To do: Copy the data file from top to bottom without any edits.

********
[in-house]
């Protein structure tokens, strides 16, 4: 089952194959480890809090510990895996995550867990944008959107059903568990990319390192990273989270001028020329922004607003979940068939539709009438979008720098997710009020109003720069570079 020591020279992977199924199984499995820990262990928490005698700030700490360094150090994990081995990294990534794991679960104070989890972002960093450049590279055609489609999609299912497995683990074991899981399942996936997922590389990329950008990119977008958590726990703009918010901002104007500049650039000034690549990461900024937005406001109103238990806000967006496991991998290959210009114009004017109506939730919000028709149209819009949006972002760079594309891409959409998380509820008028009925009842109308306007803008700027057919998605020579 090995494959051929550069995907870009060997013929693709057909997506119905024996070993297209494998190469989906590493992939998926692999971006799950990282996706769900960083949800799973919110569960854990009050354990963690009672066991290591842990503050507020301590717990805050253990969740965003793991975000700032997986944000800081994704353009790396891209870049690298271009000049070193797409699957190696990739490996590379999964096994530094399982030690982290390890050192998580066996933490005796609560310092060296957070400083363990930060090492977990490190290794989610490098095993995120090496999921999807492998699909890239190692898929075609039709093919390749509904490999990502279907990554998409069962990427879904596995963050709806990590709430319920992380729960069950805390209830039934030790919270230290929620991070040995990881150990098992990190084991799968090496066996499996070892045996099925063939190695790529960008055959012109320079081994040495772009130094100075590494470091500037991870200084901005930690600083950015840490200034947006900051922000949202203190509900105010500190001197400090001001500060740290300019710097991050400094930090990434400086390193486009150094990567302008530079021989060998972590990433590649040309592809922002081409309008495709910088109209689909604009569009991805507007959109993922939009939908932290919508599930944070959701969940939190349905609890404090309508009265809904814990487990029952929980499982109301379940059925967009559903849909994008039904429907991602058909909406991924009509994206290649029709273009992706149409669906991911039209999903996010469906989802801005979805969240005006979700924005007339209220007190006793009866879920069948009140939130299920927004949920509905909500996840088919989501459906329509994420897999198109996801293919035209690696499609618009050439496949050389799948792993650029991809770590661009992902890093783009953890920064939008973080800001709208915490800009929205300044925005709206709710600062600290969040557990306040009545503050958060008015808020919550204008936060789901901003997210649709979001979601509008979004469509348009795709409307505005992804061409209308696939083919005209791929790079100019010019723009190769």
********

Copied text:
[in-house]
């Protein structure tokens, strides 16, 4: 089952194959480890809090510990895996995550867990944008959107059903568990990319390192990273989270001028020329922004607003979940068939539709009438979008720098997710009020109003720069570079 020591020279992977199924199984499995820990262990928490005698700030700490360094150090994990081995990294990534794991679960104070989890972002960093450049590279055609489609999609299912497995683990074991899981399942996936997922590389990329950008990119977008958590726990703009918010901002104007500049650039000034690549990461900024937005406001109103238990806000967006496991991998290959210009114009004017109506939730919000028709149209819009949006972002760079594309891409959409998380509820008028009925009842109308306007803008700027057919998605020579 090995494959051929550069995907870009060997013929693709057909997506119905024996070993297209494998190469989906590493992939998926692999971006799950990282996706769900960083949800799973919110569960854990009050354990963690009672066991290591842990503050507020301590717990805050253990969740965003793991975000700032997986944000800081994704353009790396891209870049690298271009000049070193797409699957190696990739490996590379999964096994530094399982030690982290390890050192998580066996933490005796609560310092060296957070400083363990930060090492977990490190290794989610490098095993995120090496999921999807492998699909890239190692898929075609039709093919390749509904490999990502279907990554998409069962990427879904596995963050709806990590709430319920992380729960069950805390209830039934030790919270230290929620991070040995990881150990098992990190084991799968090496066996499996070892045996099925063939190695790529960008055959012109320079081994040495772009130094100075590494470091500037991870200084901005930690600083950015840490200034947006900051922000949202203190509900105010500190001197400090001001500060740290300019710097991050400094930090990434400086390193486009150094990567302008530079021989060998972590990433590649040309592809922002081409309008495709910088109209689909604009569009991805507007959109993922939009939908932290919508599930944070959701969940939190349905609890404090309508009265809904814990487990029952929980499982109301379940059925967009559903849909994008039904429907991602058909909406991924009509994206290649029709273009992706149409669906991911039209999903996010469906989802801005979805969240005006979700924005007339209220007190006793009866879920069948009140939130299920927004949920509905909500996840088919989501459906329509994420897999198109996801293919035209690696499609618009050439496949050389799948792993650029991809770590661009992902890093783009953890920064939008973080800001709208915490800009929205300044925005709206709710600062600290969040557990306040009545503050958060008015808020919550204008936060789901901003997210649709979001979601509008979004469509348009795709409307505005992804061409209308696939083919005209791929790079100019010019723009190769």